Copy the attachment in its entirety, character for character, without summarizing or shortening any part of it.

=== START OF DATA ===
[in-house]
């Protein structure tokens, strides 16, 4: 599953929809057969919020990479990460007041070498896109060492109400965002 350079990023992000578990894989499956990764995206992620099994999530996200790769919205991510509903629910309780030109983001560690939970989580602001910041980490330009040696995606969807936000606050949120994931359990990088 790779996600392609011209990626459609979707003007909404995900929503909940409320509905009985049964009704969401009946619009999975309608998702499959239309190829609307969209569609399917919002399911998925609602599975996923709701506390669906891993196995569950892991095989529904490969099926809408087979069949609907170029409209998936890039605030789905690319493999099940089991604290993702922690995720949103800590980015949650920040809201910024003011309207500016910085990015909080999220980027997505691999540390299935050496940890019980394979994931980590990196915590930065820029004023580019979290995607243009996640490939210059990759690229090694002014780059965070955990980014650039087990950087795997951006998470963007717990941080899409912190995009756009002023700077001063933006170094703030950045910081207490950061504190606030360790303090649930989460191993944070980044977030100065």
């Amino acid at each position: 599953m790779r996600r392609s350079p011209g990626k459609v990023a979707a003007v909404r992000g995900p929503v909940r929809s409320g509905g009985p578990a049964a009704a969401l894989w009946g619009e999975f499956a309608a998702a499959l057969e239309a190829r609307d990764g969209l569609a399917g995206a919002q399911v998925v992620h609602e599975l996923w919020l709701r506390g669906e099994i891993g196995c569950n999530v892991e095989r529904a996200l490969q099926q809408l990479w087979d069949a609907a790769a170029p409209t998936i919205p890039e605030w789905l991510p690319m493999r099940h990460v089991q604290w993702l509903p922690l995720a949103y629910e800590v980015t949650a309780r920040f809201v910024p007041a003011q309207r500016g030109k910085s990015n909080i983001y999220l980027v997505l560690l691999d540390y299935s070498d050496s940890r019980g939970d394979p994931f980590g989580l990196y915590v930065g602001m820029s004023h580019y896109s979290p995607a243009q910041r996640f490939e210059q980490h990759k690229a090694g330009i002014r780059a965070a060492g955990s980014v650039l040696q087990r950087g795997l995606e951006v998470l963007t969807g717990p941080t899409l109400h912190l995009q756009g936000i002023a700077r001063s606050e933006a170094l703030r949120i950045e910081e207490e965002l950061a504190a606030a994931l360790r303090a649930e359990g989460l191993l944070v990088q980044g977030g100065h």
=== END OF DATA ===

[in-house]
């Protein structure tokens, strides 16, 4: 599953929809057969919020990479990460007041070498896109060492109400965002 350079990023992000578990894989499956990764995206992620099994999530996200790769919205991510509903629910309780030109983001560690939970989580602001910041980490330009040696995606969807936000606050949120994931359990990088 790779996600392609011209990626459609979707003007909404995900929503909940409320509905009985049964009704969401009946619009999975309608998702499959239309190829609307969209569609399917919002399911998925609602599975996923709701506390669906891993196995569950892991095989529904490969099926809408087979069949609907170029409209998936890039605030789905690319493999099940089991604290993702922690995720949103800590980015949650920040809201910024003011309207500016910085990015909080999220980027997505691999540390299935050496940890019980394979994931980590990196915590930065820029004023580019979290995607243009996640490939210059990759690229090694002014780059965070955990980014650039087990950087795997951006998470963007717990941080899409912190995009756009002023700077001063933006170094703030950045910081207490950061504190606030360790303090649930989460191993944070980044977030100065």
């Amino acid at each position: 599953m790779r996600r392609s350079p011209g990626k459609v990023a979707a003007v909404r992000g995900p929503v909940r929809s409320g509905g009985p578990a049964a009704a969401l894989w009946g619009e999975f499956a309608a998702a499959l057969e239309a190829r609307d990764g969209l569609a399917g995206a919002q399911v998925v992620h609602e599975l996923w919020l709701r506390g669906e099994i891993g196995c569950n999530v892991e095989r529904a996200l490969q099926q809408l990479w087979d069949a609907a790769a170029p409209t998936i919205p890039e605030w789905l991510p690319m493999r099940h990460v089991q604290w993702l509903p922690l995720a949103y629910e800590v980015t949650a309780r920040f809201v910024p007041a003011q309207r500016g030109k910085s990015n909080i983001y999220l980027v997505l560690l691999d540390y299935s070498d050496s940890r019980g939970d394979p994931f980590g989580l990196y915590v930065g602001m820029s004023h580019y896109s979290p995607a243009q910041r996640f490939e210059q980490h990759k690229a090694g330009i002014r780059a965070a060492g955990s980014v650039l040696q087990r950087g795997l995606e951006v998470l963007t969807g717990p941080t899409l109400h912190l995009q756009g936000i002023a700077r001063s606050e933006a170094l703030r949120i950045e910081e207490e965002l950061a504190a606030a994931l360790r303090a649930e359990g989460l191993l944070v990088q980044g977030g100065h």